The U.S. Postal Inspection Service is expanding its presence online, targeting dark net drug dealers and their use of snail mail in distributing their goods across the country.
New job listings indicate that the USPIS, the law enforcement element of the national postal service, is seeking Investigative Analysts and Intelligence Specialists to lead operations to tackle cybercrime and black market websites, reports Motherboard.
“Candidates shall have demonstrated experience in using cyber intelligence tools and software tools to actively search and mine the publicly available Internet and the dark net/deep web,” the job duty section on one listing reads.
The analyst or intelligence researcher will aim to seek out “pattern of life” data “in an effort to determine physical attribution of an internet identity.” In other words, they’ll be in charge of digging through information that can be used to uncover the individuals behind online drug dealing networks.
Always be wary of a package delivery service that also has its own police force.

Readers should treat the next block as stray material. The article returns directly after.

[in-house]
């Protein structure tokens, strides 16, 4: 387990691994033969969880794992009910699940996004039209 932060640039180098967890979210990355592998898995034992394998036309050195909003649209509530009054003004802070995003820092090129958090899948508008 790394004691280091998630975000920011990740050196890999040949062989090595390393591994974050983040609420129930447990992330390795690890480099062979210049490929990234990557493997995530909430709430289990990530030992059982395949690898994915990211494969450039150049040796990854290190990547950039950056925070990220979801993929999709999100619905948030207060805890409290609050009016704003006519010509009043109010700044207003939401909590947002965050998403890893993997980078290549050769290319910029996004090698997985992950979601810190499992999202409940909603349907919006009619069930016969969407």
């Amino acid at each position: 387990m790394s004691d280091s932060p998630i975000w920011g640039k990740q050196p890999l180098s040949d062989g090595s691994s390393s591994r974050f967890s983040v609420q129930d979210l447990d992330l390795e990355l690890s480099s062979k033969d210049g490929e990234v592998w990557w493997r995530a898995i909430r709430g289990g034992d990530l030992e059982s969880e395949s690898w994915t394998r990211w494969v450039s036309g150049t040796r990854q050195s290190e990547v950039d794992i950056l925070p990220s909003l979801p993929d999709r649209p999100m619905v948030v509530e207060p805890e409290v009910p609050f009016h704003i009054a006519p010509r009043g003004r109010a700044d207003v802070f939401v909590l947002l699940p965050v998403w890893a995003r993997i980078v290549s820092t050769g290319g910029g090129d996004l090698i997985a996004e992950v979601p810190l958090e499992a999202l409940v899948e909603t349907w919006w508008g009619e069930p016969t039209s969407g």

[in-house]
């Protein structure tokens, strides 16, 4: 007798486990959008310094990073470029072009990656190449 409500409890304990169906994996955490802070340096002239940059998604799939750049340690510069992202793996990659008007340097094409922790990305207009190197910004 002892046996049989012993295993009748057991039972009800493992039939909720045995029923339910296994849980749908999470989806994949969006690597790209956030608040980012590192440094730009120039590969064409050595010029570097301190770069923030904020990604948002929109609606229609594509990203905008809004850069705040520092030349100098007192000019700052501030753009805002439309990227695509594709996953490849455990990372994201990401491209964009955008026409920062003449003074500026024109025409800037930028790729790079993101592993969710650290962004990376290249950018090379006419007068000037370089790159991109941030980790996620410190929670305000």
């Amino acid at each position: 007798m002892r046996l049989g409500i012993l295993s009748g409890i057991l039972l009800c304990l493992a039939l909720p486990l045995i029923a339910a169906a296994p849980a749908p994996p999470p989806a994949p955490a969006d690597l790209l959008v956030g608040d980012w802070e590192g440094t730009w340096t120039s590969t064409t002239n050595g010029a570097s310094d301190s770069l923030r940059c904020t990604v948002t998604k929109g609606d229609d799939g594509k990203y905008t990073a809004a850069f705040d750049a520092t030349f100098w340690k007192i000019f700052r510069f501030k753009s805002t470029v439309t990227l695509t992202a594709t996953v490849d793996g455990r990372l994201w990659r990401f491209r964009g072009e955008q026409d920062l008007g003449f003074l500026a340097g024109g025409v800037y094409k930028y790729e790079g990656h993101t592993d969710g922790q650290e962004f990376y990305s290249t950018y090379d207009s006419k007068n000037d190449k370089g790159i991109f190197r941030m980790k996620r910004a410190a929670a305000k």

The government loves redundancy. What the USPS is working to accomplish is the same thing that the National Security Agency (NSA), Federal Bureau of Investigations (FBI), Drug Enforcement Agency (DEA), and probably a dozen other federal agencies are already doing. Why is the USPS investing resources into a job that’s already being done by many other agencies? Why not hand the job of finding drug dealers over to the Drug Enforcement Agency? Because the State loves redundancy, especially when it comes to surveillance.
While this is a privacy concern it’s also an efficiency concern. Reproducing effort requires more resources. So even if you are one of those people who believes that paying taxes is righteous and good, you might want to ask why your tax dollars are being wasted on funding the exact same program a dozen times over.